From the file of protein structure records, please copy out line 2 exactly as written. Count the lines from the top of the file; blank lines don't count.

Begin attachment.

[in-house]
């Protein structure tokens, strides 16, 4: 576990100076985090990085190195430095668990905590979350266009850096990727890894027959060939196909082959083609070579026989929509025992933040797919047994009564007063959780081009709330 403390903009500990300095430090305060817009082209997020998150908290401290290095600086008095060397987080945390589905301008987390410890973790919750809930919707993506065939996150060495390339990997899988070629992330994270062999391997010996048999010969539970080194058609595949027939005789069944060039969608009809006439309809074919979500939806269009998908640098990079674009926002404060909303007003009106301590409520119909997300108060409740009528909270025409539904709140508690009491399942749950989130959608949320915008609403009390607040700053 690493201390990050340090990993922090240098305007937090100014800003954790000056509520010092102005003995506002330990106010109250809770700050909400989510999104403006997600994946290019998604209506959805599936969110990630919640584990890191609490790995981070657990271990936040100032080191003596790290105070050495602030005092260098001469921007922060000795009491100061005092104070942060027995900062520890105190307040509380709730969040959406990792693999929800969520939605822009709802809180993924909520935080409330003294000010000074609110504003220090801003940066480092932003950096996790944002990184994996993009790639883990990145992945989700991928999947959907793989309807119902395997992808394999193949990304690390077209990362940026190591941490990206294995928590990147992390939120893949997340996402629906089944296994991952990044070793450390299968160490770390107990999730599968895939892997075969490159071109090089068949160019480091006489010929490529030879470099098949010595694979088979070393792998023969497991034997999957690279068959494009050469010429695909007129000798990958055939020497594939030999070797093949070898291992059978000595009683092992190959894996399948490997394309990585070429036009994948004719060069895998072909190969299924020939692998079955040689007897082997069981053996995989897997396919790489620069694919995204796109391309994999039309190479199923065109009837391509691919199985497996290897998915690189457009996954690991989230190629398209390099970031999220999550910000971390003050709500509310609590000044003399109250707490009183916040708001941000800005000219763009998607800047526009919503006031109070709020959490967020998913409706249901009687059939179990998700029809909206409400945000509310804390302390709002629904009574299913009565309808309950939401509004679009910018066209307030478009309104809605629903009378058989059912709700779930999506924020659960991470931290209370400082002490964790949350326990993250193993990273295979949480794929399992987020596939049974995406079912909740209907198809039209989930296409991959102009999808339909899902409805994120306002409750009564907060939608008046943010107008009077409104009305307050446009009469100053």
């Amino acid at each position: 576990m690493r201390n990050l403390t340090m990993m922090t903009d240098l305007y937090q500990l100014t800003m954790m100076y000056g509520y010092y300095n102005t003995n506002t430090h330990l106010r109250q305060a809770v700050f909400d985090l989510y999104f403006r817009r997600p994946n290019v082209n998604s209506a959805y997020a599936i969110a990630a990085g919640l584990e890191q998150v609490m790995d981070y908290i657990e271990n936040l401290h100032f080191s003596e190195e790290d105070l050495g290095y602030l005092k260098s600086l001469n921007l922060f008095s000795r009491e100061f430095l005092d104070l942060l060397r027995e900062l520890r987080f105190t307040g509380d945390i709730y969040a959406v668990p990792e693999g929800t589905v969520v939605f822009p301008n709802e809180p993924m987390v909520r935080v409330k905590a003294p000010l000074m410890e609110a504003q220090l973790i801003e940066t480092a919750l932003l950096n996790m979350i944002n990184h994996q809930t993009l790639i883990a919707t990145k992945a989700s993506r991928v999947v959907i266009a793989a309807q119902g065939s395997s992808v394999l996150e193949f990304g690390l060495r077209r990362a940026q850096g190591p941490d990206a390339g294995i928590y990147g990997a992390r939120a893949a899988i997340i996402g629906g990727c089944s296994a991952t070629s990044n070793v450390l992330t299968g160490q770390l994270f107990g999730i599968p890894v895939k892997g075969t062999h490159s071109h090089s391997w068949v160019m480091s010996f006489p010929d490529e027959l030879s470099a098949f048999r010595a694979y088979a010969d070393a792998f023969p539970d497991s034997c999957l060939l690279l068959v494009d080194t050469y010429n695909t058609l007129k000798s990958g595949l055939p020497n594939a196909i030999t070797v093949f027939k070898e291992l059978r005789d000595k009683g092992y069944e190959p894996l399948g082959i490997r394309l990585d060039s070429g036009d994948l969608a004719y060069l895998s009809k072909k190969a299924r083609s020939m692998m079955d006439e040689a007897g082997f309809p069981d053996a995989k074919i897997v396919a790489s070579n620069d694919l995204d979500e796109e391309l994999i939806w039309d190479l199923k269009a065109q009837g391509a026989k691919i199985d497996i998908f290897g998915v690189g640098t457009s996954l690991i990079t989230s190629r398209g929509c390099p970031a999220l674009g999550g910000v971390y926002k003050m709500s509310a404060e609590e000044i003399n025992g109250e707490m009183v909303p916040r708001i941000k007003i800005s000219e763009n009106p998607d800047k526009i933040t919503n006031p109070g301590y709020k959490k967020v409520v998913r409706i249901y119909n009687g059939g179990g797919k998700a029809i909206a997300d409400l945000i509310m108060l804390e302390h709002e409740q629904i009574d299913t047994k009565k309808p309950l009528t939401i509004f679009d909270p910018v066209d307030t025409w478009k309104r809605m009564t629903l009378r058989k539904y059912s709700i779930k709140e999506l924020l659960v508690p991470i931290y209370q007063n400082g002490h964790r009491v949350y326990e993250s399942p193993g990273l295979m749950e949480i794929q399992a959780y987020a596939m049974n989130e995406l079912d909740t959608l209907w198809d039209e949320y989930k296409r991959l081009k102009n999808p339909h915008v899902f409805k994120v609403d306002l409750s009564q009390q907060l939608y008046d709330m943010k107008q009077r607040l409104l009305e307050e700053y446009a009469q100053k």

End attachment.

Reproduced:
């Protein structure tokens, strides 16, 4: 576990100076985090990085190195430095668990905590979350266009850096990727890894027959060939196909082959083609070579026989929509025992933040797919047994009564007063959780081009709330 403390903009500990300095430090305060817009082209997020998150908290401290290095600086008095060397987080945390589905301008987390410890973790919750809930919707993506065939996150060495390339990997899988070629992330994270062999391997010996048999010969539970080194058609595949027939005789069944060039969608009809006439309809074919979500939806269009998908640098990079674009926002404060909303007003009106301590409520119909997300108060409740009528909270025409539904709140508690009491399942749950989130959608949320915008609403009390607040700053 690493201390990050340090990993922090240098305007937090100014800003954790000056509520010092102005003995506002330990106010109250809770700050909400989510999104403006997600994946290019998604209506959805599936969110990630919640584990890191609490790995981070657990271990936040100032080191003596790290105070050495602030005092260098001469921007922060000795009491100061005092104070942060027995900062520890105190307040509380709730969040959406990792693999929800969520939605822009709802809180993924909520935080409330003294000010000074609110504003220090801003940066480092932003950096996790944002990184994996993009790639883990990145992945989700991928999947959907793989309807119902395997992808394999193949990304690390077209990362940026190591941490990206294995928590990147992390939120893949997340996402629906089944296994991952990044070793450390299968160490770390107990999730599968895939892997075969490159071109090089068949160019480091006489010929490529030879470099098949010595694979088979070393792998023969497991034997999957690279068959494009050469010429695909007129000798990958055939020497594939030999070797093949070898291992059978000595009683092992190959894996399948490997394309990585070429036009994948004719060069895998072909190969299924020939692998079955040689007897082997069981053996995989897997396919790489620069694919995204796109391309994999039309190479199923065109009837391509691919199985497996290897998915690189457009996954690991989230190629398209390099970031999220999550910000971390003050709500509310609590000044003399109250707490009183916040708001941000800005000219763009998607800047526009919503006031109070709020959490967020998913409706249901009687059939179990998700029809909206409400945000509310804390302390709002629904009574299913009565309808309950939401509004679009910018066209307030478009309104809605629903009378058989059912709700779930999506924020659960991470931290209370400082002490964790949350326990993250193993990273295979949480794929399992987020596939049974995406079912909740209907198809039209989930296409991959102009999808339909899902409805994120306002409750009564907060939608008046943010107008009077409104009305307050446009009469100053």